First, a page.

National Cemetery: Most people think of Arlington National Cemetery, near Washington D.C. A trip to the nation’s capital should, indeed, include the magnificent grounds of what was once Martha Washington’s grandson’s estate. More than 400,000 people are buried or in columbaria (niches that hold cremains) on 624 acres, the size of 472 football fields. However, with up to 30 burials a day, Arlington is expected to run out of space by 2025.
The Civil War: Too Many to Bury
Abraham Lincoln established the National Cemetery Administration in July 17, 1862. The Civil War caused more deaths than cemeteries could accommodate. Congress passed legislation that authorized the president to purchase “cemetery grounds” to be used as national cemeteries ” for soldiers who shall have died in the service of the country.” Property for 14 national cemeteries was quickly found. By 1870, nearly 300,000 Union dead had been buried in 73 national cemeteries; half were never identified.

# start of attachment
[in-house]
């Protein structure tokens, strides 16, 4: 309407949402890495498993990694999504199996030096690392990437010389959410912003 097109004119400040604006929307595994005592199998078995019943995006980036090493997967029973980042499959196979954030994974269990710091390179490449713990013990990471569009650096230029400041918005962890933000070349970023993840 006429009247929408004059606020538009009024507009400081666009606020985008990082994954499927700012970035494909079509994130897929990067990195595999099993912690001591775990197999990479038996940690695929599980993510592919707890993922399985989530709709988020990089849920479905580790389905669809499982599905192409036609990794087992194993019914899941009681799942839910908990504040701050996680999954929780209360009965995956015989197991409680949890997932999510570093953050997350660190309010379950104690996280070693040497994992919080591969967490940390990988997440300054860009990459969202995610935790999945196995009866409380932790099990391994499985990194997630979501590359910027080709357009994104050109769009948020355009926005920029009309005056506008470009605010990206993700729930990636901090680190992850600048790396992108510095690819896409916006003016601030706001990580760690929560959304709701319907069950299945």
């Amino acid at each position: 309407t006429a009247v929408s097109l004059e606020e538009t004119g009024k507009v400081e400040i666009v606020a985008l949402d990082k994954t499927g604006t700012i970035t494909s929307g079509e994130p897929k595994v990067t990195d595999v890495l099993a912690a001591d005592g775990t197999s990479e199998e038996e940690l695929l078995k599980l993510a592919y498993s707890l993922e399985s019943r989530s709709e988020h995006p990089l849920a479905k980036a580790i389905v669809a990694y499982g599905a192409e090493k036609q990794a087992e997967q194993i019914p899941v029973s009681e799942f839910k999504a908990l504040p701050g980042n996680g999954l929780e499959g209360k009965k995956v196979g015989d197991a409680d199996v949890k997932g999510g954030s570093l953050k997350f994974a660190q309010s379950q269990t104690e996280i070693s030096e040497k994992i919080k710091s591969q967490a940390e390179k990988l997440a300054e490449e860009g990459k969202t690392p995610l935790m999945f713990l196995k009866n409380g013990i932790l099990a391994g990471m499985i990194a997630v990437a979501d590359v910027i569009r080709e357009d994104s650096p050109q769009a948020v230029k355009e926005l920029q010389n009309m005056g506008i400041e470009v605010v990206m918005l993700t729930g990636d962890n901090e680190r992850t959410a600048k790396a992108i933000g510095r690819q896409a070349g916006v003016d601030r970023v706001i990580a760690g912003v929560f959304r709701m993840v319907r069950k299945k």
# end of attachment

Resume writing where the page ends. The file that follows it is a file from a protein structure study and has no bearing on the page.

Where to Find a National Cemetery
Fortunately, you probably don’t need to travel far to experience the moving sight of thousands and thousands of headstones, many with personal, sentimental decorations, honoring the men and women who have served in the military. There are 149 national cemeteries across the country, 135 under the National Cemetery Administration.
More than 4.1 million people, including Veterans of every war and conflict — from the Revolutionary War to the war in Iraq and Afghanistan — have been honored by burial in national cemeteries. Another 22 million living veterans are eligible to be buried with honors when they die.
Take time to locate a national cemetery near you; almost every state has at least one. Go and see the rows of endless headstones. Reflect on how many Americans have served the country, whether in war or peace. And how many died much too young, cheated out of a full life by circumstances in which they had no say.
Walk among the rows. Read the names, the dates, and the short tributes on the headstones. Look at the flowers and sentiments that the families have left for their loved ones.
Thank them for their service.